W.P. Cockshott counters with the theory that labor time can be calculated via modern computers, and this would be the basis for calculating the most cost-effective methods for production. In other words, we choose the method which costs the least in terms of abstract human labor. Are you aware of this theory and if so, what do you think of it?

  8. Oliver C says:

    I have a question about a section/passage from this book: on Page 83 of the PDF draft (of the second 1991 edition) on his website, Clarke writes “It is only through the regular divergence of prices from values and of values from the labour-times embodied in particular commodities that the social regulation of production in a commodity-producing society is achieved…The divergence between price and value…is therefore a necessary characteristic of the alienated character of commodity production.”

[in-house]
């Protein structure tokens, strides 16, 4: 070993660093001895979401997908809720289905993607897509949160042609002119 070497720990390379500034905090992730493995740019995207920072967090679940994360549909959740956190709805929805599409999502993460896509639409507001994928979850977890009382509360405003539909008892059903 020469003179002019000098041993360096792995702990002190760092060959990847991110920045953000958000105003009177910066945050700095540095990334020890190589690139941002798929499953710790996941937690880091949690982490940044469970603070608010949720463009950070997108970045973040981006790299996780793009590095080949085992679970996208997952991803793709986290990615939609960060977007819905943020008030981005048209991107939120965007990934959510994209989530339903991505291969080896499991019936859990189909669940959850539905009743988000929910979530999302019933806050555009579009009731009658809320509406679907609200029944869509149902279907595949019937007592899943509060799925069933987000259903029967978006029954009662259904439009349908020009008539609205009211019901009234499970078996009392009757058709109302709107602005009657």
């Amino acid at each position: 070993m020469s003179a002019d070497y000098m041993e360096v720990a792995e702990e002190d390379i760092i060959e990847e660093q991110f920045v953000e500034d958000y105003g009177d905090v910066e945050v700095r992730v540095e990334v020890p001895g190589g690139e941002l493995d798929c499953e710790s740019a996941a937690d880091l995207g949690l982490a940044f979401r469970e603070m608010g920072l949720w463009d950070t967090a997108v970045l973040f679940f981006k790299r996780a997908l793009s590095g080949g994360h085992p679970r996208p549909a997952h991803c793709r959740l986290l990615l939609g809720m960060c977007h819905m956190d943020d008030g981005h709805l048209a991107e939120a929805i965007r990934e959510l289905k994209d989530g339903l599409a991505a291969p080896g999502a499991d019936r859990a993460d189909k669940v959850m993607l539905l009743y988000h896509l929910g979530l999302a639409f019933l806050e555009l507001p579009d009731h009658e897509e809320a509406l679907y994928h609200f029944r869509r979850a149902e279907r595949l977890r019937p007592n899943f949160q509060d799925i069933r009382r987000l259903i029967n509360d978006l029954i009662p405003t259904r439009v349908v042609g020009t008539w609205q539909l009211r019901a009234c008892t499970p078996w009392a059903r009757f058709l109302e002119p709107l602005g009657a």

I take this to mean that, basically, the process of establishing the socially necessary time for producing a commodity occurs through the process of introducing privately produced commodities into the social market, whereby their divergence, either in price/value or in social necessity, comes to mark out what the socially necessary time IS? Or in mathematical terms, the only way to find the ‘mean’ is through the error-term? [Not sure if that makes any more sense].

    I’m trying to make sure I understand why he (and Marx) are saying that these divergences of price and value are not accidental but necessary…

    • Oliver,